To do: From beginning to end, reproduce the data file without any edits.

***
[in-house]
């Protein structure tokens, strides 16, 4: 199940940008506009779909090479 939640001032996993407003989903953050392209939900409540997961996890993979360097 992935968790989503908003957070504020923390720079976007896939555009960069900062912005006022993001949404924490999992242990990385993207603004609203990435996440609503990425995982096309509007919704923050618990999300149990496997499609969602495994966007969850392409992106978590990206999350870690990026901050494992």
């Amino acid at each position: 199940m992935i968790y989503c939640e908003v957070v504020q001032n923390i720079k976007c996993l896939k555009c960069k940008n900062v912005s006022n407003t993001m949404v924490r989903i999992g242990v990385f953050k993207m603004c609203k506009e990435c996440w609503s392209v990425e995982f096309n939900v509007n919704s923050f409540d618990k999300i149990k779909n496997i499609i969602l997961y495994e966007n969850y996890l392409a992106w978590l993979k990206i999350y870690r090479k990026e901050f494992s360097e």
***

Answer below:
[in-house]
């Protein structure tokens, strides 16, 4: 199940940008506009779909090479 939640001032996993407003989903953050392209939900409540997961996890993979360097 992935968790989503908003957070504020923390720079976007896939555009960069900062912005006022993001949404924490999992242990990385993207603004609203990435996440609503990425995982096309509007919704923050618990999300149990496997499609969602495994966007969850392409992106978590990206999350870690990026901050494992």
């Amino acid at each position: 199940m992935i968790y989503c939640e908003v957070v504020q001032n923390i720079k976007c996993l896939k555009c960069k940008n900062v912005s006022n407003t993001m949404v924490r989903i999992g242990v990385f953050k993207m603004c609203k506009e990435c996440w609503s392209v990425e995982f096309n939900v509007n919704s923050f409540d618990k999300i149990k779909n496997i499609i969602l997961y495994e966007n969850y996890l392409a992106w978590l993979k990206i999350y870690r090479k990026e901050f494992s360097e």